Microsoft's mobile operating systems hit by Wi-Fi problems and random re-boots

By Graeme Burton
19 Nov 2012 View Comments
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Microsoft's new mobile operating systems have been affected by a series of glitches that has had users complaining online – and some returning their devices to retailers and mobile telecoms companies for a refund.

The most serious problems have affected the smartphones running Windows Phone 8. Some users have complained about their new Nokia Lumia 920 and HTC 8X phones either randomly rebooting or freezing regularly, a problem only resolved by a "cold" reset that completely wipes the phone and necessitates a lengthy restoration process.

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"I managed to convince my wife to get an HTC 8X on O2 instead of shelling out the ridiculous [Apple] iPhone 5 costs. She had it for a week and we took it back on Saturday for a refund as the software was completely unstable, consisting of reboots at random, unreliable network contact, people hub not working correctly, none of the accounts sync'ing (they all keep saying "syncing" in settings) and the messenger hub booting back to the home screen," wrote one complainant

The problems with the Nokia Lumia smartphones may be related to Bluetooth connectivity, given the number of freezes that users say have occurred coincidentally with the use of Bluetooth headsets and in-car Bluetooth connections. Other users, though, have pointed the finger of blame at the built-in Facebook app.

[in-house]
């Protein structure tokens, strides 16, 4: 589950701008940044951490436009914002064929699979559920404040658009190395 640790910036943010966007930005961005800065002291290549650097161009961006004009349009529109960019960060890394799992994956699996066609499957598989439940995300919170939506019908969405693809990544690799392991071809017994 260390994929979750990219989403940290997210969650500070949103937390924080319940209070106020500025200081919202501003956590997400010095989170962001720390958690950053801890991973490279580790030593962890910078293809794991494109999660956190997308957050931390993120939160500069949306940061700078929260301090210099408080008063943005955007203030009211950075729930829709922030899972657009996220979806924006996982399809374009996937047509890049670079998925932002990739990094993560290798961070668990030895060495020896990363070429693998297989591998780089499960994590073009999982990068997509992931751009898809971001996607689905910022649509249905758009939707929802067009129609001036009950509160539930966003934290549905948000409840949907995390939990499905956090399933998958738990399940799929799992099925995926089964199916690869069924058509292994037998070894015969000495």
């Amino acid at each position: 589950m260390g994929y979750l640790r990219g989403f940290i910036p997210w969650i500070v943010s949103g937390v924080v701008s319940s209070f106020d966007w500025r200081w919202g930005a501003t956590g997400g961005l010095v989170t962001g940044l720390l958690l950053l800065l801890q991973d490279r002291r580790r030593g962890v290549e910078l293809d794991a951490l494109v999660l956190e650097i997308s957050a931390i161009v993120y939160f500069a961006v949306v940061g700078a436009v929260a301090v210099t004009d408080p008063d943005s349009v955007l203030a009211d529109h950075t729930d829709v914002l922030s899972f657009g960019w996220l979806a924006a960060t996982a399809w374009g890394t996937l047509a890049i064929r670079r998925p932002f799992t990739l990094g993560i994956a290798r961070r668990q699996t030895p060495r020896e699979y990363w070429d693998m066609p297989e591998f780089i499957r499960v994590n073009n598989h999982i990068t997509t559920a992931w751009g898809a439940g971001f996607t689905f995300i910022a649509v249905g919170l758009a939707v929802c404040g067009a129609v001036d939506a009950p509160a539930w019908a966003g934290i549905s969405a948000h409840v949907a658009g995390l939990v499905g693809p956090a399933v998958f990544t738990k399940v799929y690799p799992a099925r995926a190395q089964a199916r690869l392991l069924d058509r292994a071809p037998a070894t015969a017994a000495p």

The issue of random reboots is currently the top issue in the forums of the Windows Phone Central website for the HTC 8x, while top of the list for the Nokia Lumia 920 includes threads on 'whose returned their Nokia Lumia 920', a bug checklist, and a poll on all the issues users have found with the Nokia phone. Almost one-third of respondents have suggested that they are having problems.

Other users have complained of rapid battery drain, even with location services and near-field communication (NFC) switched off.

Other problems Surfacing... 

At the same time, Microsoft's new Surface tablet computers have been plagued by Wi-Fi connectivity problems, which means that the device is unable to identify any nearby Wi-Fi services and, therefore, unable to connect to the internet.

That problem is easily resolved by switching the device off and on, but has been the cause of much frustration by early adopters, some of whom have also complained of splitting down the sides of the "touch cover", the slimline keyboard that users can buy for £100 extra. Computing's review copy, too, seems to suffer from intermittent keyboard interface problems.

However, other users have commended its robustness. One owner, whose Surface was run over by a car at 60mph, claimed that his tablet survived in working order after the accident. "...to my surprise, there is not a single scratch nor crack in the screen...

"I hit the power button, and never was I so happy to see the start screen of the Surface! It had survived! I was expecting to see glass everywhere and components laying in the street... I would love to see what an iPad looks like after getting run over by a car going 60 mph!" he wrote online.

The Surface is made from a magnesium alloy, which is lighter but tougher than aluminium, with the screen fronted by Gorilla Glass, made by Corning. 

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